It was rock solid in takeoff and landing, and similarly stable when executing its autonomous orbit point of interest and cable cam modes. The copter didn't drift or bob at all when hovering, and it felt reasonably responsive. The Karma does not have a follow me function, which does not feel like a loss as we found such functions on other models to be borderline unusable. The Karma's battery provides a maximum flight time of 20 minutes. This is slightly less than some comparable models, but it's unlikely you're ever going to capture a shot that requires you to be in the air a full 20 minutes. One small issue we noticed was, when sitting on the ground, the Karma's rotors sit much lower than those of other models. This can be an issue when taking off and landing in grassy areas, so user should keep that in mind. Overall, the Karma cannot match the speed and maneuverability of the sport modes in some of the higher end Phantoms, but it excels in the slow and smooth flying that is required of 99 percent of the shots you will want to capture with a drone.
The Karma's video downlink was good, but it was one of our least favorites among the gimbal models. It scored a 7 out of 10 in a metric where gimbal models scored between 7 and 10, and both non-gimbal models scored 4.
The link itself was great with no interruptions or drops in quality, even during out 3000 foot flight test. It lost points because of the quality of the video displayed on the screen. It wasn't terrible quality, but it felt like it had a bit of a soft focus, which was just less sharp and vivid than the video on other controllers. This wouldn't affect your ability to frame and get the right shots, but it certainly puts a bit of a damper on the whole experience.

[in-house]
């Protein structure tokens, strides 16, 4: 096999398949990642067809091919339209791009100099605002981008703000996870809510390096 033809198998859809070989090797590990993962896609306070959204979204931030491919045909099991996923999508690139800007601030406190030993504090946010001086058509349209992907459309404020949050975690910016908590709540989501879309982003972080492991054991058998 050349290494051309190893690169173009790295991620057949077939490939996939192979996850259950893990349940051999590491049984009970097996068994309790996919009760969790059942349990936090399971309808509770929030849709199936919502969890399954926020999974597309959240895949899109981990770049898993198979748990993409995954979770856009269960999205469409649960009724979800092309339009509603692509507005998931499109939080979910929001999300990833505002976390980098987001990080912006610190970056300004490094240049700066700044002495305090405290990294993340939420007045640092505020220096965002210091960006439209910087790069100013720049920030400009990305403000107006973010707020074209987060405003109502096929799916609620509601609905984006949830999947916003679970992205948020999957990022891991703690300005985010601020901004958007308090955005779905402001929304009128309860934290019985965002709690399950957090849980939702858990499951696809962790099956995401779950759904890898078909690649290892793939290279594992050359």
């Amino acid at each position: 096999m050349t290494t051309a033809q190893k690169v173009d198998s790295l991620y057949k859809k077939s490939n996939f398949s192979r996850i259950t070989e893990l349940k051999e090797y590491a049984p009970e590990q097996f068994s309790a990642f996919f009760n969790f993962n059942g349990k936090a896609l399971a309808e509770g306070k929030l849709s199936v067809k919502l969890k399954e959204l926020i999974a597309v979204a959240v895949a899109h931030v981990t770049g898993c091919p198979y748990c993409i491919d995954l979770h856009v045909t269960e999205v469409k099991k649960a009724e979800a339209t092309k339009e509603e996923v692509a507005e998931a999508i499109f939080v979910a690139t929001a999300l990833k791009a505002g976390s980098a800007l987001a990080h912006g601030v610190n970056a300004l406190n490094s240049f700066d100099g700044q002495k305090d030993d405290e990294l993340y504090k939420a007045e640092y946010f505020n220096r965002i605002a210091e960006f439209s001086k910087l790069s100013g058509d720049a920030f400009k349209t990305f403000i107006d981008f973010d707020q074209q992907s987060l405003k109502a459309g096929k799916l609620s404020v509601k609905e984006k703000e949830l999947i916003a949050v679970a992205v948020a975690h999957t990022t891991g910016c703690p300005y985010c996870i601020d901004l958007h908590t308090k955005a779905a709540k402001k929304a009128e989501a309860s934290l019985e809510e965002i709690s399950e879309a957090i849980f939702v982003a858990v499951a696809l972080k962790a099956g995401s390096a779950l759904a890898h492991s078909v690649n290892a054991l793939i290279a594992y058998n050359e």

GoPro Scored a 8 in our customer service metric, which saw scores ranging from 3 to 9.
We found GoPro's customer service to be superb. We were never left waiting on the line and all the representatives we spoke to were knowledgeable and helpful. The only reason we didn't give GoPro a top score is that they promised a free camera to all customers who purchased a recalled Karma drone, but we still haven't received one.
The Karma lists for $1100 with an included HErO5 Black camera, or $800 if you already have a compatible camera. Considering its high performance and the slew of gimbal and mounting accessories included, this feel like a steal. If you're looking for a full action video capturing system, you probably won't be able to find a better value.
The Karma is a great drone that captures high quality footage and provides multiple other on the ground filming options. If you want something that can keep up with your creativity both on the ground and in the air, you won't find a better value.
— Max Mutter and Steven Tata